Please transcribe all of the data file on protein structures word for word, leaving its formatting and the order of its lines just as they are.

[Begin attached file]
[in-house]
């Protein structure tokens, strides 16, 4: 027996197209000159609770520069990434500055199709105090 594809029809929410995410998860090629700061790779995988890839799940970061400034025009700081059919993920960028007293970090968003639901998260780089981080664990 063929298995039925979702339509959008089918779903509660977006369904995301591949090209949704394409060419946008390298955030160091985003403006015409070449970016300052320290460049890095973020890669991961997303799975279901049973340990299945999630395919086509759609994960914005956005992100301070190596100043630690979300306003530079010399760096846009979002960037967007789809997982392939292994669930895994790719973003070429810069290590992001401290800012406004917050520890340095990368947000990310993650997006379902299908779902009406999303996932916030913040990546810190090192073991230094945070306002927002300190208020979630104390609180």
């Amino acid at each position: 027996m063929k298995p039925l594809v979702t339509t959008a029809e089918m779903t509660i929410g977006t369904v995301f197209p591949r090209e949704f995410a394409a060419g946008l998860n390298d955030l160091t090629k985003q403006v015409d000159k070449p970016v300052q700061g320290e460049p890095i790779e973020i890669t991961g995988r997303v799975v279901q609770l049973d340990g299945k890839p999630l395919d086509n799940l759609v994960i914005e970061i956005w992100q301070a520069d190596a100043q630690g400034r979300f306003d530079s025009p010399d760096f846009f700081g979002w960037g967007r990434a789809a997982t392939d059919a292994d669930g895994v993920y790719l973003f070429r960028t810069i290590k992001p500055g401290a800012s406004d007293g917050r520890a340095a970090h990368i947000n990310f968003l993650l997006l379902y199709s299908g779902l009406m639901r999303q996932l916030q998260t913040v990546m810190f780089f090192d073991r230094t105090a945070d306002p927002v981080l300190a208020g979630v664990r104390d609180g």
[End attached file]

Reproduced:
[in-house]
């Protein structure tokens, strides 16, 4: 027996197209000159609770520069990434500055199709105090 594809029809929410995410998860090629700061790779995988890839799940970061400034025009700081059919993920960028007293970090968003639901998260780089981080664990 063929298995039925979702339509959008089918779903509660977006369904995301591949090209949704394409060419946008390298955030160091985003403006015409070449970016300052320290460049890095973020890669991961997303799975279901049973340990299945999630395919086509759609994960914005956005992100301070190596100043630690979300306003530079010399760096846009979002960037967007789809997982392939292994669930895994790719973003070429810069290590992001401290800012406004917050520890340095990368947000990310993650997006379902299908779902009406999303996932916030913040990546810190090192073991230094945070306002927002300190208020979630104390609180």
């Amino acid at each position: 027996m063929k298995p039925l594809v979702t339509t959008a029809e089918m779903t509660i929410g977006t369904v995301f197209p591949r090209e949704f995410a394409a060419g946008l998860n390298d955030l160091t090629k985003q403006v015409d000159k070449p970016v300052q700061g320290e460049p890095i790779e973020i890669t991961g995988r997303v799975v279901q609770l049973d340990g299945k890839p999630l395919d086509n799940l759609v994960i914005e970061i956005w992100q301070a520069d190596a100043q630690g400034r979300f306003d530079s025009p010399d760096f846009f700081g979002w960037g967007r990434a789809a997982t392939d059919a292994d669930g895994v993920y790719l973003f070429r960028t810069i290590k992001p500055g401290a800012s406004d007293g917050r520890a340095a970090h990368i947000n990310f968003l993650l997006l379902y199709s299908g779902l009406m639901r999303q996932l916030q998260t913040v990546m810190f780089f090192d073991r230094t105090a945070d306002p927002v981080l300190a208020g979630v664990r104390d609180g």